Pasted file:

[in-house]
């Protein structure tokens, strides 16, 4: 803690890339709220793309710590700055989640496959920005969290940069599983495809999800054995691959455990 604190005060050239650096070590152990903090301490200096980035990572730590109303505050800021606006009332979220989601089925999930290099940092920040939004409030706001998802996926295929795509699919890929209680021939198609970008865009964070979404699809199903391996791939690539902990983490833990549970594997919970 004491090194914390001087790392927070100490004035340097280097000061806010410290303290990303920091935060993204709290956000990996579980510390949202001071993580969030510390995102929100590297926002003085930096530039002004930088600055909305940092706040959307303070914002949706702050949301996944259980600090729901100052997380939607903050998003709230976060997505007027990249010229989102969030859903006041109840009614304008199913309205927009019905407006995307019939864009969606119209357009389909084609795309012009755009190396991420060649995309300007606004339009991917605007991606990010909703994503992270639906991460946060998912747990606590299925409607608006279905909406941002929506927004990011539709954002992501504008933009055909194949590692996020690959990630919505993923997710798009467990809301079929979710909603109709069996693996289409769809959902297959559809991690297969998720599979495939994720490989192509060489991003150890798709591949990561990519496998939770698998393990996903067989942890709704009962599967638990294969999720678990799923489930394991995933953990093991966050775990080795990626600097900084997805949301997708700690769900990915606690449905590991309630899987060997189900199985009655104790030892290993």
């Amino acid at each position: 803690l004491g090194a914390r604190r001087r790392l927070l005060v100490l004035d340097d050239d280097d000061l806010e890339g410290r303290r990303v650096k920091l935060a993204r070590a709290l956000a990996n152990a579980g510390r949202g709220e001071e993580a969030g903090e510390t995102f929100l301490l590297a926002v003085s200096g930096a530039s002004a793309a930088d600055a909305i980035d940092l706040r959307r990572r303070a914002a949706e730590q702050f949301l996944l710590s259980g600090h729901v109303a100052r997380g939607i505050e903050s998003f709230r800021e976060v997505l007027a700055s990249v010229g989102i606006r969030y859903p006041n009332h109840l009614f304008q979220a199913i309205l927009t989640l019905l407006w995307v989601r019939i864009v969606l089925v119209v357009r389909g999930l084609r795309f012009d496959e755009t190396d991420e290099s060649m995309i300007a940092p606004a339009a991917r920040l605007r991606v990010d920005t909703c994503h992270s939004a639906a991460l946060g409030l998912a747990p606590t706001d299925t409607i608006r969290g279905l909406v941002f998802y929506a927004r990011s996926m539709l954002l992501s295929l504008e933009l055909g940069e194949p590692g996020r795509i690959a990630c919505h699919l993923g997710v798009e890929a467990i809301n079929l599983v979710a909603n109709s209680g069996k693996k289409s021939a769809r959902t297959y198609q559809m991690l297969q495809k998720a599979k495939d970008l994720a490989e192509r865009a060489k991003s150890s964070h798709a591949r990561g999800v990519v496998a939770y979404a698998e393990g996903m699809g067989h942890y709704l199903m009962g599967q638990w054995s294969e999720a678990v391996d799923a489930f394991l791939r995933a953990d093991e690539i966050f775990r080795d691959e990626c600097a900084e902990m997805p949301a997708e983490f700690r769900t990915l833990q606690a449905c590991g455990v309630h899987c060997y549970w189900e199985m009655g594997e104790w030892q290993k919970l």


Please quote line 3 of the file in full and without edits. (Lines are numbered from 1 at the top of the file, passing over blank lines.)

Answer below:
């Amino acid at each position: 803690l004491g090194a914390r604190r001087r790392l927070l005060v100490l004035d340097d050239d280097d000061l806010e890339g410290r303290r990303v650096k920091l935060a993204r070590a709290l956000a990996n152990a579980g510390r949202g709220e001071e993580a969030g903090e510390t995102f929100l301490l590297a926002v003085s200096g930096a530039s002004a793309a930088d600055a909305i980035d940092l706040r959307r990572r303070a914002a949706e730590q702050f949301l996944l710590s259980g600090h729901v109303a100052r997380g939607i505050e903050s998003f709230r800021e976060v997505l007027a700055s990249v010229g989102i606006r969030y859903p006041n009332h109840l009614f304008q979220a199913i309205l927009t989640l019905l407006w995307v989601r019939i864009v969606l089925v119209v357009r389909g999930l084609r795309f012009d496959e755009t190396d991420e290099s060649m995309i300007a940092p606004a339009a991917r920040l605007r991606v990010d920005t909703c994503h992270s939004a639906a991460l946060g409030l998912a747990p606590t706001d299925t409607i608006r969290g279905l909406v941002f998802y929506a927004r990011s996926m539709l954002l992501s295929l504008e933009l055909g940069e194949p590692g996020r795509i690959a990630c919505h699919l993923g997710v798009e890929a467990i809301n079929l599983v979710a909603n109709s209680g069996k693996k289409s021939a769809r959902t297959y198609q559809m991690l297969q495809k998720a599979k495939d970008l994720a490989e192509r865009a060489k991003s150890s964070h798709a591949r990561g999800v990519v496998a939770y979404a698998e393990g996903m699809g067989h942890y709704l199903m009962g599967q638990w054995s294969e999720a678990v391996d799923a489930f394991l791939r995933a953990d093991e690539i966050f775990r080795d691959e990626c600097a900084e902990m997805p949301a997708e983490f700690r769900t990915l833990q606690a449905c590991g455990v309630h899987c060997y549970w189900e199985m009655g594997e104790w030892q290993k919970l």